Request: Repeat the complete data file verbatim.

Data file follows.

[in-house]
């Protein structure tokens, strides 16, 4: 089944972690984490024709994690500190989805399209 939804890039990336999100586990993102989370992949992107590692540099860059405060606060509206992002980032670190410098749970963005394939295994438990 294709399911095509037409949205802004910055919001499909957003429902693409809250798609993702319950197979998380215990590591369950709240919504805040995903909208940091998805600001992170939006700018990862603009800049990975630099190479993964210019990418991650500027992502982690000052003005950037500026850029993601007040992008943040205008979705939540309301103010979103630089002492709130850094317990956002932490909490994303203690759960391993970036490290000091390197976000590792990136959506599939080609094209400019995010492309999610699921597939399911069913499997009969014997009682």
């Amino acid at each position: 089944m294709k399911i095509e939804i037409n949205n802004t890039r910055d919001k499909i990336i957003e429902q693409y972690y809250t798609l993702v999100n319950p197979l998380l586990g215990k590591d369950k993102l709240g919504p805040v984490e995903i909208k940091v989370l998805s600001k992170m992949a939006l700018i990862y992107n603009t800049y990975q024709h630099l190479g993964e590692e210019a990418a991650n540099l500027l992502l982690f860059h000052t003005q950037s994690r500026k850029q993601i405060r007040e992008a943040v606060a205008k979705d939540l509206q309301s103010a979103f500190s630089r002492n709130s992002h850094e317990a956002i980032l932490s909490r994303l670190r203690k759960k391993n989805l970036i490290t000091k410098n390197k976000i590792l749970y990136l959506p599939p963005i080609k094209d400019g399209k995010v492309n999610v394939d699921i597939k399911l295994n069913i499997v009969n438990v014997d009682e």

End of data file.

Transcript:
[in-house]
């Protein structure tokens, strides 16, 4: 089944972690984490024709994690500190989805399209 939804890039990336999100586990993102989370992949992107590692540099860059405060606060509206992002980032670190410098749970963005394939295994438990 294709399911095509037409949205802004910055919001499909957003429902693409809250798609993702319950197979998380215990590591369950709240919504805040995903909208940091998805600001992170939006700018990862603009800049990975630099190479993964210019990418991650500027992502982690000052003005950037500026850029993601007040992008943040205008979705939540309301103010979103630089002492709130850094317990956002932490909490994303203690759960391993970036490290000091390197976000590792990136959506599939080609094209400019995010492309999610699921597939399911069913499997009969014997009682």
């Amino acid at each position: 089944m294709k399911i095509e939804i037409n949205n802004t890039r910055d919001k499909i990336i957003e429902q693409y972690y809250t798609l993702v999100n319950p197979l998380l586990g215990k590591d369950k993102l709240g919504p805040v984490e995903i909208k940091v989370l998805s600001k992170m992949a939006l700018i990862y992107n603009t800049y990975q024709h630099l190479g993964e590692e210019a990418a991650n540099l500027l992502l982690f860059h000052t003005q950037s994690r500026k850029q993601i405060r007040e992008a943040v606060a205008k979705d939540l509206q309301s103010a979103f500190s630089r002492n709130s992002h850094e317990a956002i980032l932490s909490r994303l670190r203690k759960k391993n989805l970036i490290t000091k410098n390197k976000i590792l749970y990136l959506p599939p963005i080609k094209d400019g399209k995010v492309n999610v394939d699921i597939k399911l295994n069913i499997v009969n438990v014997d009682e």